Politics

Chaos At State Dept Is Slowing Trump Down, Critics Say

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Alex Pfeiffer White House Correspondent

WASHINGTON — Chaos at the State Department is making it harder for the Trump administration to be tough on Iran and advance religious freedom around the globe, critics claim.

Among the critics are former U.S. diplomats and current staffers within the State Department, who are eager to see Trump quickly fill many positions at the agency.

President Trump is reportedly considering a 37 percent cut in the State Department’s budget, and his chief strategist Steve Bannon has said the White House aims to accomplish the “deconstruction of the administrative state.”

The Atlantic recently reported on State Department employees bored at work, and quoted one saying, “I don’t think this administration thinks the State Department needs to exist. They think Jared [Kushner, Trump’s son-in-law] can do everything.”

The National Council of Resistance of Iran (NCRI) held a press conference Wednesday and presented new material about the Iranian Revolutionary Guard Council’s (IRGC) growing influence. The NCRI, which advocates for regime change in Iran, said that the IRGC largely controls Iran’s economy and uses this money to support terrorist groups in the region.

The solution to this would be for the State Department to designate the IRGC as a foreign terrorist organization, according to Alireza Jafarzadeh, deputy director of the NCRI’s Washington office.

Former intelligence officer Michael Pregent, former diplomat Edward Stafford, and Adam Ereli, the former U.S. ambassador to Bahrain under both President George W. Bush and President Barack Obama, all agreed on the need to designate the IRGC as a foreign terrorist organization.

President Trump and his administration has taken a hard-line view on Iran and, — according to Pregent, Stafford, and Ereli — going after the IRGC would effectively hamper Iran’s efforts to destabilize the region.

Pregent, who praised former National Security Advisor Michael Flynn’s stance on Iran and previously worked under Secretary of Defense Jim Mattis, said that Trump should be upset that the IRGC benefits from the Iran deal — not just that the U.S. doesn’t benefit from it.

When asked about whether the State Department will designate the IRGC as an FTO, Stafford, who retired as a foreign service officer in October 2016, replied, “Quite frankly nobody has a clue what the State Department is going to do tomorrow about anything.”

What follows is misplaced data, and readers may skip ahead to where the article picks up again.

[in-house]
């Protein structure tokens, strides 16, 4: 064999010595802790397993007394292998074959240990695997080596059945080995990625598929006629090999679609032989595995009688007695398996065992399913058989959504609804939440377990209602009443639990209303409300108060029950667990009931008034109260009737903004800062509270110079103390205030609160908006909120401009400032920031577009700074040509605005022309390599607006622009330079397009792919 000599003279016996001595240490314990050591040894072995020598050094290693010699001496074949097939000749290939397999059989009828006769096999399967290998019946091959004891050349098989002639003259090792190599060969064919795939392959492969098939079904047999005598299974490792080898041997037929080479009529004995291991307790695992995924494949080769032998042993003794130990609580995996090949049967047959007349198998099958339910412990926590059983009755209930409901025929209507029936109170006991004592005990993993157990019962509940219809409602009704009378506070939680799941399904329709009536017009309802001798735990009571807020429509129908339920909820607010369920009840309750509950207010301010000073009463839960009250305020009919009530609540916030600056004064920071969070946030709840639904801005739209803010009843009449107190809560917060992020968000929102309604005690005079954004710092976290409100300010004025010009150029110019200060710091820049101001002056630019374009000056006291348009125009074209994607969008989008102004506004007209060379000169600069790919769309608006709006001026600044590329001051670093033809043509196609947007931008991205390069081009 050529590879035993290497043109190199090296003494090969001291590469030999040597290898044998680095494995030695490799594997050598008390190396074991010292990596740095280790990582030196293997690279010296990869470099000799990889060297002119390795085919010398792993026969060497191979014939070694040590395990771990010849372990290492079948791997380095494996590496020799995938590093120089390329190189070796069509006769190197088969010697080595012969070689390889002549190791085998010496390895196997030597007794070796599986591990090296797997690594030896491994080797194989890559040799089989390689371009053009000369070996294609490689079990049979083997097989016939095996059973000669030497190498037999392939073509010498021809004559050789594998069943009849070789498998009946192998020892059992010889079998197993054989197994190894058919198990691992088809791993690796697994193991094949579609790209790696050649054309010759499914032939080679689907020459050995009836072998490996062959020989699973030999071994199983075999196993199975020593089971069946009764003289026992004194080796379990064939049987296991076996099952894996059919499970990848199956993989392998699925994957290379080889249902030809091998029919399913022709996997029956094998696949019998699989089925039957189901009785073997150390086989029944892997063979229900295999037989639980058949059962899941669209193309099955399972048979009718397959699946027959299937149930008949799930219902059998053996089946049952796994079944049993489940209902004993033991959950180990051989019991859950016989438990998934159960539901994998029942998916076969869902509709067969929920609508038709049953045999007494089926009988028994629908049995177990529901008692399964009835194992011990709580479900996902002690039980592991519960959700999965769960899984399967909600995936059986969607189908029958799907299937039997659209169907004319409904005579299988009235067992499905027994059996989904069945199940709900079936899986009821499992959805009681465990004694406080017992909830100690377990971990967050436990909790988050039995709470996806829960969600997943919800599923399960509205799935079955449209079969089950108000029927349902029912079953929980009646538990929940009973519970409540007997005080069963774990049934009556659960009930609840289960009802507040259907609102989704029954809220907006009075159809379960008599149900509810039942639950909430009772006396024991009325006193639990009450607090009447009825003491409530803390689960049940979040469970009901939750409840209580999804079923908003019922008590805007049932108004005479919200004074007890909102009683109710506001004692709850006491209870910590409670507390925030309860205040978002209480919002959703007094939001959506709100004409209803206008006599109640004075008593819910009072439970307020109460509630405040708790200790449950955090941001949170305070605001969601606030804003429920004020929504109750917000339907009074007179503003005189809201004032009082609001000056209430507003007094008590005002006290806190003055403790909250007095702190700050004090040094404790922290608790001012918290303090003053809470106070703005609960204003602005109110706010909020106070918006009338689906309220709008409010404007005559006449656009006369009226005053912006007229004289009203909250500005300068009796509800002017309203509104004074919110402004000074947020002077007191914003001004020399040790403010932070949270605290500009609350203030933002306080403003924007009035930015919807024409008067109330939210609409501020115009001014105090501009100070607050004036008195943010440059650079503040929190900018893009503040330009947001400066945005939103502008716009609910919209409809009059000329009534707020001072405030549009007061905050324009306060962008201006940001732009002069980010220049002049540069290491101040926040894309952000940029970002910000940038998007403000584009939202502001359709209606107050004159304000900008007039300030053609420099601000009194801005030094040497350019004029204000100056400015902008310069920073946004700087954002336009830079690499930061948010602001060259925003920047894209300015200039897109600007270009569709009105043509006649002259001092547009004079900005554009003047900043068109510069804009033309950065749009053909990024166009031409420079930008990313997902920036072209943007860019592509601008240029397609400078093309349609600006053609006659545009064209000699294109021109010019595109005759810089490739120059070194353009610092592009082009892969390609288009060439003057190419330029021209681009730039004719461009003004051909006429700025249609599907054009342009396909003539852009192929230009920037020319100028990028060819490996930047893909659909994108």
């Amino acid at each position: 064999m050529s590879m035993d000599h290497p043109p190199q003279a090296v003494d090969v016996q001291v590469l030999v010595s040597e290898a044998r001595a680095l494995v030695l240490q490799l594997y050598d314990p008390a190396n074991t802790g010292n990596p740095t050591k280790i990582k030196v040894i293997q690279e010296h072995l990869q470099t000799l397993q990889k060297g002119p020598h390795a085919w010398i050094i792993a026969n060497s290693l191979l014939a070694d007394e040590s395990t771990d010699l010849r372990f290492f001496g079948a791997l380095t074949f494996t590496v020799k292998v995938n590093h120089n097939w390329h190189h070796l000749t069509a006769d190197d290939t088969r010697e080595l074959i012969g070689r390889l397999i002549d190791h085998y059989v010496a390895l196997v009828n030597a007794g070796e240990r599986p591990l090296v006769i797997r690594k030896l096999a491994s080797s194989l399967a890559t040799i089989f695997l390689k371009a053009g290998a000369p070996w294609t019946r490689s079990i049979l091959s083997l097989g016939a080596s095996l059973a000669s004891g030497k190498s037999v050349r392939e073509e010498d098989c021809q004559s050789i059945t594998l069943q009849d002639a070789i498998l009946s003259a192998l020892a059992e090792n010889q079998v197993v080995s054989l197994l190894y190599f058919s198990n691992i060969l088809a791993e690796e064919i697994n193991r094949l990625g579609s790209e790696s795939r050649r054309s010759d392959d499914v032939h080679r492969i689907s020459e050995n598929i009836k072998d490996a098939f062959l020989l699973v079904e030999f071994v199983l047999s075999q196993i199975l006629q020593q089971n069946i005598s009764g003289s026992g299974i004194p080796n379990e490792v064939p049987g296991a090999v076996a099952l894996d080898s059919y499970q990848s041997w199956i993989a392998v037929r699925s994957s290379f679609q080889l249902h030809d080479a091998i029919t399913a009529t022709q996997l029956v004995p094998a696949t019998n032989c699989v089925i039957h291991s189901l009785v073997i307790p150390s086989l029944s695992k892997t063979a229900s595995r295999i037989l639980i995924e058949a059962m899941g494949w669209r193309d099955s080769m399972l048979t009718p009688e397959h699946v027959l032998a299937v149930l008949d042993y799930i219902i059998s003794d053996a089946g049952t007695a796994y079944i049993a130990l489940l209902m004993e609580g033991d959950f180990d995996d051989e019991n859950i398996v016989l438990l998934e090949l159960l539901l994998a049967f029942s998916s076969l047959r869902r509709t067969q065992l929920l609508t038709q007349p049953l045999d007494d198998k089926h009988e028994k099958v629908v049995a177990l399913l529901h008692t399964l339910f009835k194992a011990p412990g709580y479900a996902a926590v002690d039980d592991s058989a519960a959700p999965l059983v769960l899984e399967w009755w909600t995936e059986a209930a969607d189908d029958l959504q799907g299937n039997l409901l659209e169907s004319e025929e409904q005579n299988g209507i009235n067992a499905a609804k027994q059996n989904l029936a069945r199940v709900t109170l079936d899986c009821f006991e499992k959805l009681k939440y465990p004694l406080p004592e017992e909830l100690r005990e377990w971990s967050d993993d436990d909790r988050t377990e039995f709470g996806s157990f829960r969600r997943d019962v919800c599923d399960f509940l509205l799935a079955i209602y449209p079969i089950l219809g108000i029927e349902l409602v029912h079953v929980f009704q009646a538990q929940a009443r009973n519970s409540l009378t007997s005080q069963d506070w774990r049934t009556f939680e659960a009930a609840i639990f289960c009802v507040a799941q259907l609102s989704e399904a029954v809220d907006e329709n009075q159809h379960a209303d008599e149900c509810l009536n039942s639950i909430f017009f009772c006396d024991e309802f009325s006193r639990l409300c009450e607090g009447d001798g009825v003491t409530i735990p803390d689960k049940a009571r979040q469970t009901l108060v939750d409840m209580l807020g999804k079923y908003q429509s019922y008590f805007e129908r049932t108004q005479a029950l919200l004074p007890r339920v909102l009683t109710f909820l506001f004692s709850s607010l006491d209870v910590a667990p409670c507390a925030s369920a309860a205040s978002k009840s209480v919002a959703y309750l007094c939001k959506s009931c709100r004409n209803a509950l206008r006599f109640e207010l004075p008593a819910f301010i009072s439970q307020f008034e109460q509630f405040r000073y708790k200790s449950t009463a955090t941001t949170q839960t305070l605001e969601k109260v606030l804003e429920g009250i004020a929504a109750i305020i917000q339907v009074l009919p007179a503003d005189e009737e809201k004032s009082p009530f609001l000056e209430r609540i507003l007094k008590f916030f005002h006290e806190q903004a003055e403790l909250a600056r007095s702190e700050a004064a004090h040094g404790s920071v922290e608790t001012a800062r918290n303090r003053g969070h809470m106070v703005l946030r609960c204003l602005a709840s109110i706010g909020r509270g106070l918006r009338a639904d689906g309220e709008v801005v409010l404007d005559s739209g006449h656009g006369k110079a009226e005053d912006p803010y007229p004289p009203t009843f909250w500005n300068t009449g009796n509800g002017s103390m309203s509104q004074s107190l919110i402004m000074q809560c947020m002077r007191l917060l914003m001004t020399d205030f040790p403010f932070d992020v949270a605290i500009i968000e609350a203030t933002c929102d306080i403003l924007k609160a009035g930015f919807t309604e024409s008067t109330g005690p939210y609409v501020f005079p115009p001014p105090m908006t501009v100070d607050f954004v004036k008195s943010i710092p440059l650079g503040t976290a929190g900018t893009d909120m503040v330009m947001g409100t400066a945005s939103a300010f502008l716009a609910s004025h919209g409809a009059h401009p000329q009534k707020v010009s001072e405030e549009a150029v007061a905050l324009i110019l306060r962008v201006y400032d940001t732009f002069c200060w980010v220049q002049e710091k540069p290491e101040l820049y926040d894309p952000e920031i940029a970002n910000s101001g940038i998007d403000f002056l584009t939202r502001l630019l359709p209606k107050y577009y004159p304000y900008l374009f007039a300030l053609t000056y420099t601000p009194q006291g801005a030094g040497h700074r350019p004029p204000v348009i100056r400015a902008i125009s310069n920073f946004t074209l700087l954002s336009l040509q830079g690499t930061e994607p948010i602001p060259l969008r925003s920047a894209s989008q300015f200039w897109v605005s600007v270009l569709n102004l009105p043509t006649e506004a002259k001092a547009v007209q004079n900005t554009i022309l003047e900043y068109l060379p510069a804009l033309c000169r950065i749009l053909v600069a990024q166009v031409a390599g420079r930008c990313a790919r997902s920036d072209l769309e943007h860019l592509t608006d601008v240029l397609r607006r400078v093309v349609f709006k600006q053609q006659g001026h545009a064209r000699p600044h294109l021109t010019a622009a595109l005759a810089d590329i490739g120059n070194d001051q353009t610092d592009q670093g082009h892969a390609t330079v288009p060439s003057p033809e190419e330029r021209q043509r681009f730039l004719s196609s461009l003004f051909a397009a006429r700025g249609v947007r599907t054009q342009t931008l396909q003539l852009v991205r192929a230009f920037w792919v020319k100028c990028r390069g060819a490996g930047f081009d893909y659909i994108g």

Stafford said he recently met with former colleagues who are still at the State Department, and they told him, “There essentially is a movement for the deconstruction of the State Department.” He said that the Iranian office and the terrorism office at the State Department are led primarily by acting directors as senior positions remain unfilled.

Pregent said, “It’s important now that if the IRGC is designated, it happens within the next year.”

Former ambassador Ereli, who also served as a State Department spokesman under President Bush, said, “With respect to designating the IRGC you have to have a functioning bureaucracy at State.”

“Be careful what wish for,” the former ambassador said. “If you tear it down, there are things that you will not be able to do that you want to do.”

Reli added that if the State Department doesn’t get “fixed” soon, “then we and the people of Iran are screwed.”

Another area in which deconstructing State Department could harm the Trump administration is regarding its policies on religion worldwide. A current State Department official who works on religious freedom and human rights told The Daily Caller there was a reluctance to recognize Christians in the State Department under President Obama.

Obama’s State Department prioritized supporting gay rights around the world. The former president released a memo in 2011 calling for the use of all the tools of American diplomacy to promote gay rights globally.

The official told TheDC that this lead to embassies worldwide flying the gay rights flag and diplomats bringing up LGBT issues — no matter how conservative the country they were dealing with. This has caused difficult relationships with overwhelmingly conservative nations such as El Salvador, for example, the official said.

A letter signed by nearly 300 Christian ministers from the Caribbean, exclusively obtained by TheDC, and sent to President Trump in late January urged the president to move away from policies enacted under President Obama. (RELATED: Let’s Be Real: Obama ‘Barred’ Syrian Christian Refugees. Just Look At The Numbers)

“The centrality of the promotion of same-sex marriage to U.S. foreign policy was reflected in President Barack Obama’s creation of a new State Department position: ‘Special Envoy for the Human Rights of LGBT Persons,'” the letter stated.

Randy Berry is still serving in this special envoy position.

A State Department spokesperson told TheDC Monday: “It is within the purview of each administration and secretary of state to appoint special envoys and representatives. As is the case with non-Senate confirmed positions in the Department of State occupied by career employees, the incumbent continues to serve in his or her position through the transition or until directed otherwise.”

The official involved in religious freedom is upset that Berry is still in his role and told TheDC that the State Department has largely been without leadership as key senior State positions remain vacant.

President Trump told Fox News last week, “in many cases, I don’t want to fill those posts… They’re unnecessary.”